The Augustine and Culture Seminar is a two-semester humanities sequence (ACS 1000: Ancients, and ACS 1001: Moderns) which educates students in Augustinian inquiry through a great-books curriculum and an intensive program of critical reading, writing, and discussion. The title first invokes St. Augustine as a model for the fearless pursuit of wisdom. Through the word “culture,” we are reminded that the pursuit of wisdom includes, in the words of Matthew Arnold, “the best that has been thought and known.”
All first-year students are housed by their ACS assignment; some participate in selective learning communities.
Through ACS, all Villanova students engage in a distinctive first-year experience:
- Small seminars of 16 students, taught in most cases by full-time faculty members;
- A two-semester humanities sequence that is interdisciplinary and concerned with foundational texts;
- Broad engagement with the Augustinian intellectual tradition;
- Writing-intensive curriculum that emphasizes argument and analysis;
- Students from diverse colleges (A&S, Engineering, Business, and Nursing) engaged in a common intellectual conversation;
- Integration of classroom studies and lived experience through common housing, learning communities, and required co-curricular cultural events.
Key Elements of ACS:
Fundamental Question: “Who Am I?”
In Book VIII of Confessions, Augustine tells the story of his conversion, the miraculous change that, it might be thought, would end the intellectual wanderings of his youth and bring peace to his restless heart. Yet Augustine goes on to pose some truly fundamental questions near the beginning Book IX: “Who am I, and what am I?” (IX.1.1). Even after his conversion, that is, there is much that Augustine fails to understand about himself: his mind, his heart, his failings, and his place in the world. He still confesses to God, “In your eyes, I have become a question to myself” (X.33.50).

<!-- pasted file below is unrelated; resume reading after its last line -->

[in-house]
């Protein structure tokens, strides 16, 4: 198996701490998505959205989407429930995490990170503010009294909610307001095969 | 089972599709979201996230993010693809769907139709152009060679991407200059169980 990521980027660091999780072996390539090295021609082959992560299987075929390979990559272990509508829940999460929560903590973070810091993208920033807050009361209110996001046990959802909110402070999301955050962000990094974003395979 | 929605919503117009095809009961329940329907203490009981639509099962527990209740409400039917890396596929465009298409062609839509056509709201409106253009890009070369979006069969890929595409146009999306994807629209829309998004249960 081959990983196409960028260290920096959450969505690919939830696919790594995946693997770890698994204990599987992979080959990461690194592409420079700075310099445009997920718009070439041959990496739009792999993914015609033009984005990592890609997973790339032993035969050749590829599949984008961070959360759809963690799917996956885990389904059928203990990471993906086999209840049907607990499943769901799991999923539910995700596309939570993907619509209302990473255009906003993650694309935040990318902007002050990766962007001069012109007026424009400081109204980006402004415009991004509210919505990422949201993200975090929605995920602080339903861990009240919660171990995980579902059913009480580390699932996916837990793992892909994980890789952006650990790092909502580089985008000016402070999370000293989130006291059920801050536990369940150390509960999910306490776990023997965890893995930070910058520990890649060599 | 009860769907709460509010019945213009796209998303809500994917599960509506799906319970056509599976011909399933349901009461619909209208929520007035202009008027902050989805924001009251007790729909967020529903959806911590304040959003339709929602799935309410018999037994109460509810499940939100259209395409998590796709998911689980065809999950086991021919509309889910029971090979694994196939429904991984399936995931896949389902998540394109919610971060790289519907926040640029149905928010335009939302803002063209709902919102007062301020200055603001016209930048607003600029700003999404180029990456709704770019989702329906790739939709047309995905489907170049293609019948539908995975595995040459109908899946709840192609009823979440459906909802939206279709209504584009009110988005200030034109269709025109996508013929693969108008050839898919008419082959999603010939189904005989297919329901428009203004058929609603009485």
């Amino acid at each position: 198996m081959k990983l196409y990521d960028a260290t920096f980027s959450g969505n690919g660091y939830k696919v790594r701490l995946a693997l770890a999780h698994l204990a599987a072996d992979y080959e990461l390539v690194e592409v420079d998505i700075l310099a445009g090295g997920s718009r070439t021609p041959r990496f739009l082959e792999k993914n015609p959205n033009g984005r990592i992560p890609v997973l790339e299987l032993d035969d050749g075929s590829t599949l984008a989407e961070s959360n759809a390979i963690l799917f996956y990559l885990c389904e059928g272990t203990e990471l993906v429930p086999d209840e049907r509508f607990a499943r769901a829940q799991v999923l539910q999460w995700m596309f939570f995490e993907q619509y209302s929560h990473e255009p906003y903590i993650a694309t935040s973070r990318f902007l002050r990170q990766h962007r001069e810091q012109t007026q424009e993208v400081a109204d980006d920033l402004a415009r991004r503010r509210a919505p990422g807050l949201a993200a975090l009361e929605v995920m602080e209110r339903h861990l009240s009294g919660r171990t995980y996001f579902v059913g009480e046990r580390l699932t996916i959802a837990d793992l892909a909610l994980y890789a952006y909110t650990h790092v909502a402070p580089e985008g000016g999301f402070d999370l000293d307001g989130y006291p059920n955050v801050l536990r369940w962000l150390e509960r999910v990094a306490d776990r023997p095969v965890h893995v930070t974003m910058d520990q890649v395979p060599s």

The “Who Am I” question thus guides the student’s journey through the ACS 1000 and 1001 sequence, from the ancients to the moderns. In order to ask, “Who am I?” as Augustine did, students must examine not only the ancient world but the modern world as well—our world. Accordingly, if ACS 1000 is about “Augustine and His World,” ACS 1001 may be said to be about “Augustine and Our World.
Augustine’s Confessions as the unifying text for ACS 1000:
For more than 1500 years, seekers from all walks of life have turned to the Confessions as a model. The book is particularly appropriate for our first year students. Like Augustine, our students are encountering the key texts of Western civilization in hopes of learning the truth; Augustine’s life-journey is a model for their own education.
Confessions describes Augustine’s wandering through the world of late antiquity—a world of Christians and pagans, Manicheans and Platonists, aristocrats and beggars. For Augustine, beginning to understand himself meant coming to grips with these different people and, in many cases, with the books they read. Moreover, in contrast to Augustine’s strictly theological texts, Confessions is generally accessible to the common reader. For these reasons, studying the Confessions is a formative experience for all first year Villanova students.
Studying the Confessions is a formative experience for all first year Villanova students.
Other common texts in ACS 1000
In ACS 1000, students share the common experience of reading selections from the Hebrew Scriptures, the New Testament, the Greeks, and the Middle Ages.
Common Texts in ACS 1001
Every two years, a curriculum committee consisting of ACS faculty selects two common texts to be used across all ACS 1001 sections. For 2012-2013, the common 1001 texts will be: Thomas Hobbes’ Leviathan and Blaise Pascal’s Pensees.
All sections also study a play by Shakespeare. The curriculum committee works in conjunction with the other Foundational courses (Philosophy, Theology, and Ethics) to prevent overlap in common texts.
Common themes and common texts create a unified first- year experience for all Villanova students and promote common conversations among the students and faculty.
A CULMINATING PORTFOLIO PROJECT
Given the writing intensive nature of this program, all sections of ACS 1001 culminate in an extensive portfolio project.